The history of injuriesproduced by war wounds is in effect the history of surgery. A surgicalrecord of World War II is therefore no innovation except that certainfeatures are now for thefirst time receiving substantial recognition and treatment. One ofthese features concernsvascular surgery.
This volume does notpurport to be a complete record of casualties with vascular injuries inWorld War II. Data from many of the theaters of operations areunavailable-notably China-Burma-India, Southwest Pacific, and PacificOcean Areas, and records from the North African,Mediterranean, and European theaters are far from complete. Underbattle conditions, theexistence of vascular injuries was often masked by more extensiveinjuries to bone and softtissue. Furthermore, many deaths on the battlefield which mightrightfully have been attributableto wounds of the major arteries were not so recorded.
This volume does purport to give a reasonably complete accounting of complications which followed combat-incurred vascular injuries in casualties evacuated to the Zone of Interior. It also includes an accounting of peripheral vascular disorders observed in Army personnel during World War II, with the exception of trenchfoot, immersion foot, and cold injuries, which will be discussed in a separate volume in the Medical History series.
The principles ofvascular surgery have been established for many years, and in theinterimbetween World Wars I and II many significant technical advances weremade. Vascular injuries,however, are relatively infrequent in civilian life, and few surgeons,even those particularlyinterested in the subject, had had a large experience with them.
The problem of supplyingcompetent specialized care for the numbers of casualties with theseinjuries was, therefore, a difficult one. It was solved in World War IIby the establishment ofthree vascular centers to which surgeons experienced in this specialtywere attached.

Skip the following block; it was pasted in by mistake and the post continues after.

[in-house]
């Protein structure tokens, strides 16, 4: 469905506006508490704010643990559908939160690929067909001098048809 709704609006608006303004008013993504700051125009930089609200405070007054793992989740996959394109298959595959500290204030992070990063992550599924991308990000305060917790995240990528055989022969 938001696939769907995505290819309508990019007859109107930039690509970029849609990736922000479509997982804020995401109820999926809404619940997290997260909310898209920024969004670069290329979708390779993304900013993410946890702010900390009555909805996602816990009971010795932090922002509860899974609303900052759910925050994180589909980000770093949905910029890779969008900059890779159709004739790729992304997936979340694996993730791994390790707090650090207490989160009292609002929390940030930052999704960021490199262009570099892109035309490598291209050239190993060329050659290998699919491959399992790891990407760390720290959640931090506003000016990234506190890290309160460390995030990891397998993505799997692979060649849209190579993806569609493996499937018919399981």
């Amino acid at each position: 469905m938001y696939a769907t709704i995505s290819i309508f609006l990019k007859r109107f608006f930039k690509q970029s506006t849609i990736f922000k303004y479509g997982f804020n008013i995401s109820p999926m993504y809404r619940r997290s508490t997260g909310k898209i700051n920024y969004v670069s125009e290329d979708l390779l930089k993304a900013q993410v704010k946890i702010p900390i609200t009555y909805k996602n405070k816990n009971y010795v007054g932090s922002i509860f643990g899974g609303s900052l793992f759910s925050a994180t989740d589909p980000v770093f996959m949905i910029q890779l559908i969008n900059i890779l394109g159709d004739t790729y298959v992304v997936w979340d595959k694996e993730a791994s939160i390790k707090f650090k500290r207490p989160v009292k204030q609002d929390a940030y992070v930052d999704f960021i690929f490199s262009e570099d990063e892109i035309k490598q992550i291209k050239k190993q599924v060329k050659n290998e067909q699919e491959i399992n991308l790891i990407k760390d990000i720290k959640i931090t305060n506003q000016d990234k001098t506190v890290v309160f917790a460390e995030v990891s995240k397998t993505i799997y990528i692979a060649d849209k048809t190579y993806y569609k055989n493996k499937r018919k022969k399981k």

It is to the credit of Surgeon General James C. McGee and his successor, Surgeon General Norman T. Kirk, that these centers were inaugurated soon after the first casualties began to arrive in this country. The chief consultant in surgery, Brigadier General Fred W. Rankin, by his untiring efforts in securing and holding trained personnel and in procuring proper equipment, was responsible in a large measure for the success of this undertaking. In this he had the understanding aid of his assistants, Colonel B. N. Carter, MC, and Colonel Michael E. DeBakey, MC. For the first time in history there was a concentration of clinical material under the supervision of specialists who could carry out concurrently definitive treatment and important phases of clinical investigation. As a result, knowledge regarding the circulatory system has been extended and interest has been generated in a field which, though long recognized, has attracted few workers.
The lessons learned, asreflected in the low mortality rate and the remarkable functionalresultsachieved in these centers, came not by chance but through carefulplanning and execution. Thosewho had part in it prayerfully hope that these lessons will not soon beforgotten.
DANIEL C. ELKIN, M. D.
Professor of Surgery
Emory University, Ga.
28 May 1954.